'The Black Knights of Fortune': A Study of the Zappo-Zap and Euro-African Encounters in the Late Nineteenth-Century Kasai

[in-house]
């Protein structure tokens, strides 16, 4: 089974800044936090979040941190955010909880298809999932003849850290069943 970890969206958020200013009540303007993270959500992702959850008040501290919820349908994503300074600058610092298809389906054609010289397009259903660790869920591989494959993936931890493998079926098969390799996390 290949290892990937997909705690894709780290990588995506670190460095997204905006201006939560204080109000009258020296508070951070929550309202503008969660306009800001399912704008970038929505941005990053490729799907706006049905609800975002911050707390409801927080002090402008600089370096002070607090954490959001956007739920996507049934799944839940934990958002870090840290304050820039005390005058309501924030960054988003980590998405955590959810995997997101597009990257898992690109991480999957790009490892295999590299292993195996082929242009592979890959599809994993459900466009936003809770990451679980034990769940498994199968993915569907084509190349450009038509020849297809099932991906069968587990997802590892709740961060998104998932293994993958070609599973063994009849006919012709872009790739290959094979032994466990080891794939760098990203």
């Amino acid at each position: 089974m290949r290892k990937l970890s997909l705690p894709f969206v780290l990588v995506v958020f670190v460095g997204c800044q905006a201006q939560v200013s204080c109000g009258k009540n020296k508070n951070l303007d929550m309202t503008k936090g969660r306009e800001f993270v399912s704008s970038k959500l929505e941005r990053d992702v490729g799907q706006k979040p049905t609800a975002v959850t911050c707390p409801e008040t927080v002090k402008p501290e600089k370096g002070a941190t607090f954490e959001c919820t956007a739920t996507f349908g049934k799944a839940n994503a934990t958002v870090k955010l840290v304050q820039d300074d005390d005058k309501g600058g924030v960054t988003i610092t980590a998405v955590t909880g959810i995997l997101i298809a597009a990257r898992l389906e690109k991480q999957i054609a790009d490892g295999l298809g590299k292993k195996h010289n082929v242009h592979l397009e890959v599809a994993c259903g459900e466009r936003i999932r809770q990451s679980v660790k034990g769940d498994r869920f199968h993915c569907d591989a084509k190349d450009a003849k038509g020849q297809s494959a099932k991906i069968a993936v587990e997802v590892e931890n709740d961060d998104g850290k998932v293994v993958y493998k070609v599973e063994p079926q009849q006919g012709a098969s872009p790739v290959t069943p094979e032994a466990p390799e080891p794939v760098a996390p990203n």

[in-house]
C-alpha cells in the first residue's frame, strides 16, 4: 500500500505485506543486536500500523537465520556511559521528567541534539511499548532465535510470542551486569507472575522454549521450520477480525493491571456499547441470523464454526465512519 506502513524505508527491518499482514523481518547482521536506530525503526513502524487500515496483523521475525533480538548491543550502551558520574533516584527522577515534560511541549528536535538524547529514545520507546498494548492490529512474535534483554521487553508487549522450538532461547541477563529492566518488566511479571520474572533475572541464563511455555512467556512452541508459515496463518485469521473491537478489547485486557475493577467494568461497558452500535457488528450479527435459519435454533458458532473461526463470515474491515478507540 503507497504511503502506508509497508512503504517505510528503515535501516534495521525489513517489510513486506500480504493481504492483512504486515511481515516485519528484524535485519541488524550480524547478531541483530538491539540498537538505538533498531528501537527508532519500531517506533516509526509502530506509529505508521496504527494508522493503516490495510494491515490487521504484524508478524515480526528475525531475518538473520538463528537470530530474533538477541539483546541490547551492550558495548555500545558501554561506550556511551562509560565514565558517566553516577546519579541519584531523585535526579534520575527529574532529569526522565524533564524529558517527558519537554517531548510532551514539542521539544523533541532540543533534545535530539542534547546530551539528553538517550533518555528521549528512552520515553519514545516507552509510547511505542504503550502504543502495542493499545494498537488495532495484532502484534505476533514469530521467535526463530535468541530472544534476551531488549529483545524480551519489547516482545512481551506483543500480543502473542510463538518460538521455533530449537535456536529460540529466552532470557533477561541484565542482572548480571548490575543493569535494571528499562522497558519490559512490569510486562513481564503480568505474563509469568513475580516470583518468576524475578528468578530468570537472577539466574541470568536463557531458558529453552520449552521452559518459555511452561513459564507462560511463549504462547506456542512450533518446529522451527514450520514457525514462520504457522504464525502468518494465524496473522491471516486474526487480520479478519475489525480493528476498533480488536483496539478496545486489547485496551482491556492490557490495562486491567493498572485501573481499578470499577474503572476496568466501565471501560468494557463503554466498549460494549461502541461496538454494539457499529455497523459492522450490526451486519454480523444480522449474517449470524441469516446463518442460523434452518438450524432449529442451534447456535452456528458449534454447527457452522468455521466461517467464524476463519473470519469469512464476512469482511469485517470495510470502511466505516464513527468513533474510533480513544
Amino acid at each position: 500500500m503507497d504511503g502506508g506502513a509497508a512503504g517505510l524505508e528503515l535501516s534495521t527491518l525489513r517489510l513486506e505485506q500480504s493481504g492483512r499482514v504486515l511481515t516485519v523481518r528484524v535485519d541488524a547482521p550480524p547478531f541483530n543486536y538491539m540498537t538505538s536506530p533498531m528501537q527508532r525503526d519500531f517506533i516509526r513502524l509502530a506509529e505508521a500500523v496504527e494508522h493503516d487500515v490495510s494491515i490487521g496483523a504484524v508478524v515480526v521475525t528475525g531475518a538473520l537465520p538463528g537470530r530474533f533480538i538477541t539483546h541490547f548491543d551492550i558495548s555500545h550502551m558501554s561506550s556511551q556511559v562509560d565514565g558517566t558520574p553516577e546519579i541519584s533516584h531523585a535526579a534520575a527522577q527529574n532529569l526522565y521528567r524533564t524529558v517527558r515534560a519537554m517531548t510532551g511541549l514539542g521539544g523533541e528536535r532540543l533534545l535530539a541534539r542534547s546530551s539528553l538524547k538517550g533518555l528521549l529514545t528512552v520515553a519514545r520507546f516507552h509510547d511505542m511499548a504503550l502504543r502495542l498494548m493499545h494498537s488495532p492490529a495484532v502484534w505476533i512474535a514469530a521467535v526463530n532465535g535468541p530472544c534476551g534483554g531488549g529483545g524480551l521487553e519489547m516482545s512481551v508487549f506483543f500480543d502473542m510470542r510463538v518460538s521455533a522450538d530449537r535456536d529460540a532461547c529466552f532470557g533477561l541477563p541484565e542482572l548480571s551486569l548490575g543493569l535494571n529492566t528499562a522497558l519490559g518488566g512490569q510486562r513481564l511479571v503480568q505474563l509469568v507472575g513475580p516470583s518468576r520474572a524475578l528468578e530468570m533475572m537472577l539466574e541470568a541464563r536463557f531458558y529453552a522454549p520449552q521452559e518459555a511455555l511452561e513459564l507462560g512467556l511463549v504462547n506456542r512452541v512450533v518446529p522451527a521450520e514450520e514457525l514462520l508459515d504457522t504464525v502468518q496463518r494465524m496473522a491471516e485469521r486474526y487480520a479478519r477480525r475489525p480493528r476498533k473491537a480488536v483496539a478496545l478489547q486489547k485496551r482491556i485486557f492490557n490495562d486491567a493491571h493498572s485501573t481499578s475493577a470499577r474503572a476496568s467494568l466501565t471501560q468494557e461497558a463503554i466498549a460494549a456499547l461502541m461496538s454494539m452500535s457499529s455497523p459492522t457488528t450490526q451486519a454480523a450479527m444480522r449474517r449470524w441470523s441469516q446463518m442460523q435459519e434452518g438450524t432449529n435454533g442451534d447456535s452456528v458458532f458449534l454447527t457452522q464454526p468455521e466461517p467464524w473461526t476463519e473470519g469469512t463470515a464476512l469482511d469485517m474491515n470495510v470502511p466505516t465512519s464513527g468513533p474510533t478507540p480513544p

Recent popular publications have emphasised the brutality and suffering inflicted upon African communities at the onset of colonialism in the Congo, under the Belgium King Leopold II. Yet this Euro-centric approach works to obscure African agency and collaboration under the Congo Free State, and the dependency of the Free State officers upon their African partners. Through following the trajectory of the Zappo-Zap, a distinctly under-studied slaving ethnic group who migrated to the western Kasai region, this dissertation makes a headway into understanding that the violence of the Congo Free State was fabricated from existing modes of exploitation in the Congo prior to European penetration, such as the Arab-Swahili commercial empires. Notably loyal, the example of the Zappo-Zap serves to evaluate the role of African agents in the shaping of exploitative Free State policies, and elucidates the extent that the Zappo-Zap adapted to, and gained from, the reliance of the Free State on them, in the midst of numerous rebellions in the Kasai such as the infamous Luluabourg Revolt.